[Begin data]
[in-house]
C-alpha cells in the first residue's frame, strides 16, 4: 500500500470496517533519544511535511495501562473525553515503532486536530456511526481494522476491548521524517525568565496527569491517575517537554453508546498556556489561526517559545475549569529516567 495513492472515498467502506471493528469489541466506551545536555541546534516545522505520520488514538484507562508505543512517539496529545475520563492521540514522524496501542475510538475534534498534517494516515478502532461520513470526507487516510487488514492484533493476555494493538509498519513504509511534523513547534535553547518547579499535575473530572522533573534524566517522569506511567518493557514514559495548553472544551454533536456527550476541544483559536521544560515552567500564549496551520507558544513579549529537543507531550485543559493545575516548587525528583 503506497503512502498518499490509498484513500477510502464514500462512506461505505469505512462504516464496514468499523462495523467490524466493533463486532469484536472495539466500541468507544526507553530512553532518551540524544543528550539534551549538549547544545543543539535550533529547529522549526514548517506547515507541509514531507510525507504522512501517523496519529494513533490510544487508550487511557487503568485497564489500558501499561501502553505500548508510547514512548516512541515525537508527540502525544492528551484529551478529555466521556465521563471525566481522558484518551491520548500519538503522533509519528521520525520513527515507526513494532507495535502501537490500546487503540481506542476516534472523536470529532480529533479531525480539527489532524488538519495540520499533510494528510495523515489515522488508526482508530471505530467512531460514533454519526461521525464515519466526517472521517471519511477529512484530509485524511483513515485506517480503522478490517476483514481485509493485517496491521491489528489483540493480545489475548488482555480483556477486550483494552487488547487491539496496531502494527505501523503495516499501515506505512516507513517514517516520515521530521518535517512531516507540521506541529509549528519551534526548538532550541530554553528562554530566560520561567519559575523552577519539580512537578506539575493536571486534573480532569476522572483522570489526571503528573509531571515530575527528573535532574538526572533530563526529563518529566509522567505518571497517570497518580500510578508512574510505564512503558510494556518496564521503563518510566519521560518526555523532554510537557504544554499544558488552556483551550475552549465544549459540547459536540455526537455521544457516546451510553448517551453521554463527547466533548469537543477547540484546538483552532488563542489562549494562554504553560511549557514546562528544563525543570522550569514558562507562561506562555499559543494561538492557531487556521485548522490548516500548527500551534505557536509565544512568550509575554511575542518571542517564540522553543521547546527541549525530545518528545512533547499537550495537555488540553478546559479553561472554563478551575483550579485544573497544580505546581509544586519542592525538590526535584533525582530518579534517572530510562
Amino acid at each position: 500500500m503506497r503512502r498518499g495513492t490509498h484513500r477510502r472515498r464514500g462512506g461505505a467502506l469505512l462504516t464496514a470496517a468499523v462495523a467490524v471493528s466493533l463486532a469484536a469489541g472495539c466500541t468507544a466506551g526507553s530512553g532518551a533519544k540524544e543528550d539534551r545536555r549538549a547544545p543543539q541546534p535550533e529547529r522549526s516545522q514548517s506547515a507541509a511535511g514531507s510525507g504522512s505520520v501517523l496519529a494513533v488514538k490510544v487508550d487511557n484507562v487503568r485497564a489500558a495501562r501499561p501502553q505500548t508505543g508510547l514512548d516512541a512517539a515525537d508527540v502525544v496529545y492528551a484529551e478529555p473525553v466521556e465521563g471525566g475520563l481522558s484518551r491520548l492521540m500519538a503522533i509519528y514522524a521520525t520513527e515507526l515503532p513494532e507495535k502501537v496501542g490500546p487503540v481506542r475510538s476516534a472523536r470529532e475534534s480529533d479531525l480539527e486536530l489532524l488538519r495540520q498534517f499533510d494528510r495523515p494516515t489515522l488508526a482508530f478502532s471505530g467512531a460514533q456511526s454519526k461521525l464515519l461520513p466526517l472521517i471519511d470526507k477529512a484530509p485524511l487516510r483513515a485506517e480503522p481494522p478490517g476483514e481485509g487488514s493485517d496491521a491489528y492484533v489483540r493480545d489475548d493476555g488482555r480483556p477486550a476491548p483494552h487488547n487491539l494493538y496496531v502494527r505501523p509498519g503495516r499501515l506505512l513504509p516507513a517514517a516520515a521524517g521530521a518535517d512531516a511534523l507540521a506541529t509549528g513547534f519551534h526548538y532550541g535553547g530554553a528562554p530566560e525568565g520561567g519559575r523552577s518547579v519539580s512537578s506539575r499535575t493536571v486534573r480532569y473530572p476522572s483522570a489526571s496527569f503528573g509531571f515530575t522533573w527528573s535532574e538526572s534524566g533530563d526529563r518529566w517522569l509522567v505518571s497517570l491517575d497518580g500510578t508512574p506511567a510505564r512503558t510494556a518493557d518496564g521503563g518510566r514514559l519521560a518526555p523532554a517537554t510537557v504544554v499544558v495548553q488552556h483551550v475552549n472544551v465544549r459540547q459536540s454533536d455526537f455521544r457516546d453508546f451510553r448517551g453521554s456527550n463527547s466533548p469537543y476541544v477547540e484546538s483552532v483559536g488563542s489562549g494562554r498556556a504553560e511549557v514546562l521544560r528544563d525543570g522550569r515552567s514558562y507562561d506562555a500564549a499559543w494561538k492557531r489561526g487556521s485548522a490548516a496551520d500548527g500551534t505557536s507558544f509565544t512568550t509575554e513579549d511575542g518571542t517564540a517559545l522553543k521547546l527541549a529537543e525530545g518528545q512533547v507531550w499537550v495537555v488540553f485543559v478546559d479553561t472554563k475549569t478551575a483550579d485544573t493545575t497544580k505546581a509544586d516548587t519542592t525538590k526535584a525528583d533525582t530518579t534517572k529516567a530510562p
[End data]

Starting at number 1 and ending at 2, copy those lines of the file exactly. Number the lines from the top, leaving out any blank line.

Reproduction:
[in-house]
C-alpha cells in the first residue's frame, strides 16, 4: 500500500470496517533519544511535511495501562473525553515503532486536530456511526481494522476491548521524517525568565496527569491517575517537554453508546498556556489561526517559545475549569529516567 495513492472515498467502506471493528469489541466506551545536555541546534516545522505520520488514538484507562508505543512517539496529545475520563492521540514522524496501542475510538475534534498534517494516515478502532461520513470526507487516510487488514492484533493476555494493538509498519513504509511534523513547534535553547518547579499535575473530572522533573534524566517522569506511567518493557514514559495548553472544551454533536456527550476541544483559536521544560515552567500564549496551520507558544513579549529537543507531550485543559493545575516548587525528583 503506497503512502498518499490509498484513500477510502464514500462512506461505505469505512462504516464496514468499523462495523467490524466493533463486532469484536472495539466500541468507544526507553530512553532518551540524544543528550539534551549538549547544545543543539535550533529547529522549526514548517506547515507541509514531507510525507504522512501517523496519529494513533490510544487508550487511557487503568485497564489500558501499561501502553505500548508510547514512548516512541515525537508527540502525544492528551484529551478529555466521556465521563471525566481522558484518551491520548500519538503522533509519528521520525520513527515507526513494532507495535502501537490500546487503540481506542476516534472523536470529532480529533479531525480539527489532524488538519495540520499533510494528510495523515489515522488508526482508530471505530467512531460514533454519526461521525464515519466526517472521517471519511477529512484530509485524511483513515485506517480503522478490517476483514481485509493485517496491521491489528489483540493480545489475548488482555480483556477486550483494552487488547487491539496496531502494527505501523503495516499501515506505512516507513517514517516520515521530521518535517512531516507540521506541529509549528519551534526548538532550541530554553528562554530566560520561567519559575523552577519539580512537578506539575493536571486534573480532569476522572483522570489526571503528573509531571515530575527528573535532574538526572533530563526529563518529566509522567505518571497517570497518580500510578508512574510505564512503558510494556518496564521503563518510566519521560518526555523532554510537557504544554499544558488552556483551550475552549465544549459540547459536540455526537455521544457516546451510553448517551453521554463527547466533548469537543477547540484546538483552532488563542489562549494562554504553560511549557514546562528544563525543570522550569514558562507562561506562555499559543494561538492557531487556521485548522490548516500548527500551534505557536509565544512568550509575554511575542518571542517564540522553543521547546527541549525530545518528545512533547499537550495537555488540553478546559479553561472554563478551575483550579485544573497544580505546581509544586519542592525538590526535584533525582530518579534517572530510562